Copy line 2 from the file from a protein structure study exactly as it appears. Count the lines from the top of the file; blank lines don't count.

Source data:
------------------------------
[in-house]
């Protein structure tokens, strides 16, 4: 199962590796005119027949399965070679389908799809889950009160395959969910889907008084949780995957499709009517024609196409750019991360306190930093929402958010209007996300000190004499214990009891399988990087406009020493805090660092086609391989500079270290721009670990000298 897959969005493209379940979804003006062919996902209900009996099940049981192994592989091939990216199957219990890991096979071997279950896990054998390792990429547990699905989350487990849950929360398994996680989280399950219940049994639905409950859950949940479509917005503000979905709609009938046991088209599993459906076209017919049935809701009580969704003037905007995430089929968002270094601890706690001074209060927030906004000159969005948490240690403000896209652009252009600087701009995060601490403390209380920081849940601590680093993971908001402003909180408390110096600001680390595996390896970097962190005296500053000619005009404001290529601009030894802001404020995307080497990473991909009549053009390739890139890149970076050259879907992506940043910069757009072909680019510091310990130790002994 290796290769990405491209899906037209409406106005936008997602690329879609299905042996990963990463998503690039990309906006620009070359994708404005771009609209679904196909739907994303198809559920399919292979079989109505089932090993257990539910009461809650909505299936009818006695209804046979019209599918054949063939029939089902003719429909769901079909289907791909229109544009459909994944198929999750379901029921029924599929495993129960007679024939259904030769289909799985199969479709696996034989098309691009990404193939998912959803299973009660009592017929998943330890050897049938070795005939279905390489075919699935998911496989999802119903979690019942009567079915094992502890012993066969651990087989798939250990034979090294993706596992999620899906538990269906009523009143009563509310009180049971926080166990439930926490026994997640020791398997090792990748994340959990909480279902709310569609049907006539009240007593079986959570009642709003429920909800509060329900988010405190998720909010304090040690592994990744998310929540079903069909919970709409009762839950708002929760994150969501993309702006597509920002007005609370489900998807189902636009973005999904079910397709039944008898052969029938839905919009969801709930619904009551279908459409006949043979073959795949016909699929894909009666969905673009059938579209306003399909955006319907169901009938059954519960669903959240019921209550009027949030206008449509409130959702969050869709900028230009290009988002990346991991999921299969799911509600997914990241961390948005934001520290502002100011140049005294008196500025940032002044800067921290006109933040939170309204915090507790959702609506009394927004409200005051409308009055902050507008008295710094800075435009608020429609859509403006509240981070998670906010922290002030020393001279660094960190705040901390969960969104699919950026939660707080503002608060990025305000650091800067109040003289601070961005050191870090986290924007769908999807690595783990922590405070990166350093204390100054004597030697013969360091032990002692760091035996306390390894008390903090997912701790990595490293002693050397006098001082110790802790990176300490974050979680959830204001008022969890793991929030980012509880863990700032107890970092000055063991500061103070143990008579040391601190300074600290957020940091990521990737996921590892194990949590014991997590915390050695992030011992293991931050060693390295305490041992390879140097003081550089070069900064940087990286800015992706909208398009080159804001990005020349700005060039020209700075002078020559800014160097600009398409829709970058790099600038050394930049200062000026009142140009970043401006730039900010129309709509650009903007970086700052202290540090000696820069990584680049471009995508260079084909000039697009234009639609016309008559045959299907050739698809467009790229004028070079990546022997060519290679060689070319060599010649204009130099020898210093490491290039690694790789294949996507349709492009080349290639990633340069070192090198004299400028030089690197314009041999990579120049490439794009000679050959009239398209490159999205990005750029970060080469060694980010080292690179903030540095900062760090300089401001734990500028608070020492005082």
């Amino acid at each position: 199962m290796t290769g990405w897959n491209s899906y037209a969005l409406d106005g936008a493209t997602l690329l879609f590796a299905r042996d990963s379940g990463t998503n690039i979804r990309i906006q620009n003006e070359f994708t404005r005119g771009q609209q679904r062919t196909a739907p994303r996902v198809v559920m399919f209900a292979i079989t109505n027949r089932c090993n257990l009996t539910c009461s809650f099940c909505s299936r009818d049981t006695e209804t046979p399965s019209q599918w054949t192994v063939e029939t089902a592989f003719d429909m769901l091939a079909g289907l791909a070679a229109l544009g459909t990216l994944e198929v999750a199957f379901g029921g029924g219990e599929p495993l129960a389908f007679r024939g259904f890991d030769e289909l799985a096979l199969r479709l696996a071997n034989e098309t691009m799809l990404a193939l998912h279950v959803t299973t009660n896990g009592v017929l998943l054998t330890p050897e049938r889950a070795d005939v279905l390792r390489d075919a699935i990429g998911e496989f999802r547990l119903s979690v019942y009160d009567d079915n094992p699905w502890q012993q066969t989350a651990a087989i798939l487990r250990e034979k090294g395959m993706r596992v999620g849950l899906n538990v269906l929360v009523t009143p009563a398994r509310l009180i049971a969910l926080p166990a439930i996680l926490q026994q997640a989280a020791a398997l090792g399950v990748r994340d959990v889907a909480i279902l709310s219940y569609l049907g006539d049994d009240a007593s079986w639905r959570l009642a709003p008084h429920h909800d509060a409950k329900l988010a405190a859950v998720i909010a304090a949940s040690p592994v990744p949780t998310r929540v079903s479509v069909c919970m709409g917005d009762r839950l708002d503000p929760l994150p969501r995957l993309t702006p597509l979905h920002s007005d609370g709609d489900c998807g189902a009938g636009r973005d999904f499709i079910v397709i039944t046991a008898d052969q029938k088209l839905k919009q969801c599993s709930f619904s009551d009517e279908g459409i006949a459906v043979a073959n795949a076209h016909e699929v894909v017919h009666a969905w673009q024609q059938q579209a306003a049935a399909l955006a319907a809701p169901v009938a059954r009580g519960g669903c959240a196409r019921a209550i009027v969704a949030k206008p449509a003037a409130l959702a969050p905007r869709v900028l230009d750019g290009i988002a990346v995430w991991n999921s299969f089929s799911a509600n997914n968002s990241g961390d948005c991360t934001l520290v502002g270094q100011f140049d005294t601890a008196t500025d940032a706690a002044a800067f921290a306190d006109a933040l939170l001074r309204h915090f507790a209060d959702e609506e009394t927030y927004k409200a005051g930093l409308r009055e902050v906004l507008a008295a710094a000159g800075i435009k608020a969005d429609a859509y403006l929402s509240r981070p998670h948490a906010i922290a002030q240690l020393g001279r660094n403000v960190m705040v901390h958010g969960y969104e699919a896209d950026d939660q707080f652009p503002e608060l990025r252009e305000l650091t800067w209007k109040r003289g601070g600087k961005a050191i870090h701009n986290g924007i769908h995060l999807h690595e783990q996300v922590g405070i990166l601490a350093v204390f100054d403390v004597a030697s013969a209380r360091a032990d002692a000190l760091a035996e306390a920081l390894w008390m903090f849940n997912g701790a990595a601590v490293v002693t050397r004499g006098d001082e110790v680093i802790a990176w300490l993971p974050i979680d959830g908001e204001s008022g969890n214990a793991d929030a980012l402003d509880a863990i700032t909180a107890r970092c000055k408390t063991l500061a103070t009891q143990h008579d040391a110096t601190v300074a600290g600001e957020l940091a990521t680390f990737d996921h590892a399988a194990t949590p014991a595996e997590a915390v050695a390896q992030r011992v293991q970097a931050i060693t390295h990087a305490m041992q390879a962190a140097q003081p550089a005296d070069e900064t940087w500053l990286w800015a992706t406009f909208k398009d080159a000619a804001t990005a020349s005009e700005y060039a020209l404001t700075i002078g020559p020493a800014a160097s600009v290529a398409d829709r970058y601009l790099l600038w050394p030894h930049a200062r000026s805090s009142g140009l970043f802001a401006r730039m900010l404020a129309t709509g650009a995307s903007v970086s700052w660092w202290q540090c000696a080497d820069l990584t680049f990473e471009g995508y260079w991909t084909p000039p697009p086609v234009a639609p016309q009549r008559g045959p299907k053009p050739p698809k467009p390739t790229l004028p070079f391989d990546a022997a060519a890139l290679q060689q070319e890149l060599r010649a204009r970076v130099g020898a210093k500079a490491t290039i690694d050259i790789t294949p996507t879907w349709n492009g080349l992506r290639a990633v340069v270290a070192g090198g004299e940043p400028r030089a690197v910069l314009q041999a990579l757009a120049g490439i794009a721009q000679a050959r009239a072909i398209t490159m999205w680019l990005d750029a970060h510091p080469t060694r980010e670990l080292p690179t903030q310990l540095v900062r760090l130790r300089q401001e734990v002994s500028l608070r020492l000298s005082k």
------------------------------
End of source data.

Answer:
């Protein structure tokens, strides 16, 4: 199962590796005119027949399965070679389908799809889950009160395959969910889907008084949780995957499709009517024609196409750019991360306190930093929402958010209007996300000190004499214990009891399988990087406009020493805090660092086609391989500079270290721009670990000298 897959969005493209379940979804003006062919996902209900009996099940049981192994592989091939990216199957219990890991096979071997279950896990054998390792990429547990699905989350487990849950929360398994996680989280399950219940049994639905409950859950949940479509917005503000979905709609009938046991088209599993459906076209017919049935809701009580969704003037905007995430089929968002270094601890706690001074209060927030906004000159969005948490240690403000896209652009252009600087701009995060601490403390209380920081849940601590680093993971908001402003909180408390110096600001680390595996390896970097962190005296500053000619005009404001290529601009030894802001404020995307080497990473991909009549053009390739890139890149970076050259879907992506940043910069757009072909680019510091310990130790002994 290796290769990405491209899906037209409406106005936008997602690329879609299905042996990963990463998503690039990309906006620009070359994708404005771009609209679904196909739907994303198809559920399919292979079989109505089932090993257990539910009461809650909505299936009818006695209804046979019209599918054949063939029939089902003719429909769901079909289907791909229109544009459909994944198929999750379901029921029924599929495993129960007679024939259904030769289909799985199969479709696996034989098309691009990404193939998912959803299973009660009592017929998943330890050897049938070795005939279905390489075919699935998911496989999802119903979690019942009567079915094992502890012993066969651990087989798939250990034979090294993706596992999620899906538990269906009523009143009563509310009180049971926080166990439930926490026994997640020791398997090792990748994340959990909480279902709310569609049907006539009240007593079986959570009642709003429920909800509060329900988010405190998720909010304090040690592994990744998310929540079903069909919970709409009762839950708002929760994150969501993309702006597509920002007005609370489900998807189902636009973005999904079910397709039944008898052969029938839905919009969801709930619904009551279908459409006949043979073959795949016909699929894909009666969905673009059938579209306003399909955006319907169901009938059954519960669903959240019921209550009027949030206008449509409130959702969050869709900028230009290009988002990346991991999921299969799911509600997914990241961390948005934001520290502002100011140049005294008196500025940032002044800067921290006109933040939170309204915090507790959702609506009394927004409200005051409308009055902050507008008295710094800075435009608020429609859509403006509240981070998670906010922290002030020393001279660094960190705040901390969960969104699919950026939660707080503002608060990025305000650091800067109040003289601070961005050191870090986290924007769908999807690595783990922590405070990166350093204390100054004597030697013969360091032990002692760091035996306390390894008390903090997912701790990595490293002693050397006098001082110790802790990176300490974050979680959830204001008022969890793991929030980012509880863990700032107890970092000055063991500061103070143990008579040391601190300074600290957020940091990521990737996921590892194990949590014991997590915390050695992030011992293991931050060693390295305490041992390879140097003081550089070069900064940087990286800015992706909208398009080159804001990005020349700005060039020209700075002078020559800014160097600009398409829709970058790099600038050394930049200062000026009142140009970043401006730039900010129309709509650009903007970086700052202290540090000696820069990584680049471009995508260079084909000039697009234009639609016309008559045959299907050739698809467009790229004028070079990546022997060519290679060689070319060599010649204009130099020898210093490491290039690694790789294949996507349709492009080349290639990633340069070192090198004299400028030089690197314009041999990579120049490439794009000679050959009239398209490159999205990005750029970060080469060694980010080292690179903030540095900062760090300089401001734990500028608070020492005082």